Not all the railway fortunes came from laying track and running trains. William Henry Smith opened his first newspaper stand in 1848 at Euston Station. By 1850, the firm had expanded greatly with its eponymous stalls being serviced by depots in London, Birmingham, Manchester and Liverpool. Just 15 years after opening their first stand, Smith had 500 newsagents and stalls across the country.
W H Smith would continue to grow with the railways, eventually branching out and taking on the high street. The business would branch out from merely selling newspapers and started selling books and other essentials to cater to the travelling public.
Realising that the demand for books was limited by the high price of hard backs, Smith started selling cheaper editions nicknamed ‘yellowbacks’. These were cheap reprints of books that were no longer subject to copyright. They were joined by ‘traveller’s library’ editions published by Longmans.
Another businessman who took advantage of the railway network was Thomas Cook. Thomas Cook was, in many ways, an unlikely pioneer or corporate titan. He was a Baptist minister and devoted temperance campaigner. His brush with business came from realising that the spare capacity of the railways could be exploited for cheap excursions.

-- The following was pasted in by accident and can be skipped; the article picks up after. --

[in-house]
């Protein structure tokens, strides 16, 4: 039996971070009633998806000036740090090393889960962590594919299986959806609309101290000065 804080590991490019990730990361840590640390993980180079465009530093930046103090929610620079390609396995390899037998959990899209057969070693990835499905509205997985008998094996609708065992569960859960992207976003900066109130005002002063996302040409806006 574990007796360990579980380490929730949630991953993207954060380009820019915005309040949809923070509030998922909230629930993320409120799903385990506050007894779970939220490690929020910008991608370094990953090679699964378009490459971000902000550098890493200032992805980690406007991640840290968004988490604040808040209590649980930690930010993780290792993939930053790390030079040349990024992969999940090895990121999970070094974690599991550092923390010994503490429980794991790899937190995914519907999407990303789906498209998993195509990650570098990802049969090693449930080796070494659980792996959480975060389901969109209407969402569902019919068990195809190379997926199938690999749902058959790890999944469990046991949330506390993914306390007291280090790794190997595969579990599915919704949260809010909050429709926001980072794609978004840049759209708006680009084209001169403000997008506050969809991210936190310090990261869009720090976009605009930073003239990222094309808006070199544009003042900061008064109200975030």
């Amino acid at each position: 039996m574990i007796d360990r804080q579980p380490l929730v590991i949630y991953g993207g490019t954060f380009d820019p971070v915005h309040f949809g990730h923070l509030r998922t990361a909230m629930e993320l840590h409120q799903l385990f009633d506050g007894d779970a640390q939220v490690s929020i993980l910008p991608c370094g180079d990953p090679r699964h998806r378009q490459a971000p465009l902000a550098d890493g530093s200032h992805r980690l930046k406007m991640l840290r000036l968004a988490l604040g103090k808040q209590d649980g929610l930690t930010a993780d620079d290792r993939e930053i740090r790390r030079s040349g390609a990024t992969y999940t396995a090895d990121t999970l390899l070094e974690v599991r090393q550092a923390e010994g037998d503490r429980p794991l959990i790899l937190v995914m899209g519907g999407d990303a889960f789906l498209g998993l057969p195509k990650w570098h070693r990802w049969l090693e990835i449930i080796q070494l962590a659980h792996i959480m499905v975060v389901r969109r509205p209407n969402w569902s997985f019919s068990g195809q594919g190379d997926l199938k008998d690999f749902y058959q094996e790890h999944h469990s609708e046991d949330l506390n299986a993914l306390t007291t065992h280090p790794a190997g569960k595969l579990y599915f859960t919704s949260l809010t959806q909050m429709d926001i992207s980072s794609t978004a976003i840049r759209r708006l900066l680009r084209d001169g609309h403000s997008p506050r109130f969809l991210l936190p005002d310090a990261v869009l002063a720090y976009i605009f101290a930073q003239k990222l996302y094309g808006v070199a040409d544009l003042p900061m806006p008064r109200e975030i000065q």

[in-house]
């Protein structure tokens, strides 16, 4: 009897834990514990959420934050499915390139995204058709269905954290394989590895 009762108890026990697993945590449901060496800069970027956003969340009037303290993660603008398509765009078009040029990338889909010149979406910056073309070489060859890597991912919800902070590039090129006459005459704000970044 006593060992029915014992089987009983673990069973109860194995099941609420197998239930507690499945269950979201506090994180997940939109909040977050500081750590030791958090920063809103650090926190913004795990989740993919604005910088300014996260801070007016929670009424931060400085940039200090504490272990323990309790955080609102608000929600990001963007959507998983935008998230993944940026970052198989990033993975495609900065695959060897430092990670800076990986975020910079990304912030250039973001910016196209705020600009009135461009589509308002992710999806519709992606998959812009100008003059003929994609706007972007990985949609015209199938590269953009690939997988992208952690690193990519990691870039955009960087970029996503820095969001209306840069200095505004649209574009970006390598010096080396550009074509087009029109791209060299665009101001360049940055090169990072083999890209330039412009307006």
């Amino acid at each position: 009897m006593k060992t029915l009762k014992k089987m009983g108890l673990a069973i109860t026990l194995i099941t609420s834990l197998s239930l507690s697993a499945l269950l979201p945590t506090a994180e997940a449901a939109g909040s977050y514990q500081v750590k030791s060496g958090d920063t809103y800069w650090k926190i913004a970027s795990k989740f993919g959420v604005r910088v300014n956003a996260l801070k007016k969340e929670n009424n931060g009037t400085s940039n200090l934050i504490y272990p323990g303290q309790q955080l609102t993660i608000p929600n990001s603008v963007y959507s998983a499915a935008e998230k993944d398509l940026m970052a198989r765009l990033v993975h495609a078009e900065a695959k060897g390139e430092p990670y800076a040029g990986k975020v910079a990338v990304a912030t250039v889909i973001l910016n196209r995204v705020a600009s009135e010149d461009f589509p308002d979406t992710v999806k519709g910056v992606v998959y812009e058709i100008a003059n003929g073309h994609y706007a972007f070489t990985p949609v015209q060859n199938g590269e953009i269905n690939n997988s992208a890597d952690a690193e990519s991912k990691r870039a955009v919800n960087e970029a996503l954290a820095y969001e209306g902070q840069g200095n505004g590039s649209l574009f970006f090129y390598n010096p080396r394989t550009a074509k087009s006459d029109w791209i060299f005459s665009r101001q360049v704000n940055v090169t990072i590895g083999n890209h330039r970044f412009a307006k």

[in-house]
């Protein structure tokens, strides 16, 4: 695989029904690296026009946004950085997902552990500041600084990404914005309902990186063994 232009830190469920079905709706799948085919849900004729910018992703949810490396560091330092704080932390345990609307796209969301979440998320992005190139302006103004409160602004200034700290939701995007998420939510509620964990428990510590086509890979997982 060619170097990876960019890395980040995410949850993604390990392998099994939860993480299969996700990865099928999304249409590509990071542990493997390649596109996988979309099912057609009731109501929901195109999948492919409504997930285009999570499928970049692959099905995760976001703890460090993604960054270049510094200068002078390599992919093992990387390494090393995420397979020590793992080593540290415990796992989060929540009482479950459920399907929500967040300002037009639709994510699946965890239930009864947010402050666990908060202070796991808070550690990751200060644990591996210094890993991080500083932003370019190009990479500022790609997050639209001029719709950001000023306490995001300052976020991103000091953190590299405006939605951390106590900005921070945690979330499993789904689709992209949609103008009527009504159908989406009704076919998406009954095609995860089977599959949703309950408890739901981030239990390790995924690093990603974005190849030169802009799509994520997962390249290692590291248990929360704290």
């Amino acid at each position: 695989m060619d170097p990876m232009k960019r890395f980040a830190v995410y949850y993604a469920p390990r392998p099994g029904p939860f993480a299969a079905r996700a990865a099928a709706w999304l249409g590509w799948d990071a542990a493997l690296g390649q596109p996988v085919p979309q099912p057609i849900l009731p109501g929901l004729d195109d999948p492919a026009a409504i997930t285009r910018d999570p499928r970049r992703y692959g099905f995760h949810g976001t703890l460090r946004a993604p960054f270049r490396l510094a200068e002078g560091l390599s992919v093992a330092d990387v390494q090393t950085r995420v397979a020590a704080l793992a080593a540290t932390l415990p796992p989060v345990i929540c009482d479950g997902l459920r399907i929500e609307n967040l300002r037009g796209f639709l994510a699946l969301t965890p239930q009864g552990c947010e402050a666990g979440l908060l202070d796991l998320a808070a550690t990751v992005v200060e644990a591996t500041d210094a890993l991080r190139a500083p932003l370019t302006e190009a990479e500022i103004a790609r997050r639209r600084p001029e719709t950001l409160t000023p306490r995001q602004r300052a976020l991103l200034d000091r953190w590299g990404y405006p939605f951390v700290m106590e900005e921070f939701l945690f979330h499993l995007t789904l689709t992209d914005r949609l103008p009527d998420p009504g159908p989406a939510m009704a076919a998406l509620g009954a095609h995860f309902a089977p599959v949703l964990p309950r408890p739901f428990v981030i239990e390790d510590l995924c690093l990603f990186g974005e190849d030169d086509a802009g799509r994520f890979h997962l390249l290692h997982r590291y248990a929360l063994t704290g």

The first publically advertised Thomas Cook excursion took 540 temperance campaigners from Leicester to Loughborough to attend a temperance rally. At a shilling a head, it was not yet the heady stuff of business success, but it was a start. Cook’s real break came from the Great Exhibition in 1848, when Cook’s arranged for up to 165,000 people to visit London.
By the 1880s, Thomas Cook had become a ubiquitous presence facilitating travel throughout the world. Its logistical capabilities were so renowned that the company was asked to supply the Gordon Relief Expedition to rescue General Gordon from Khartoum.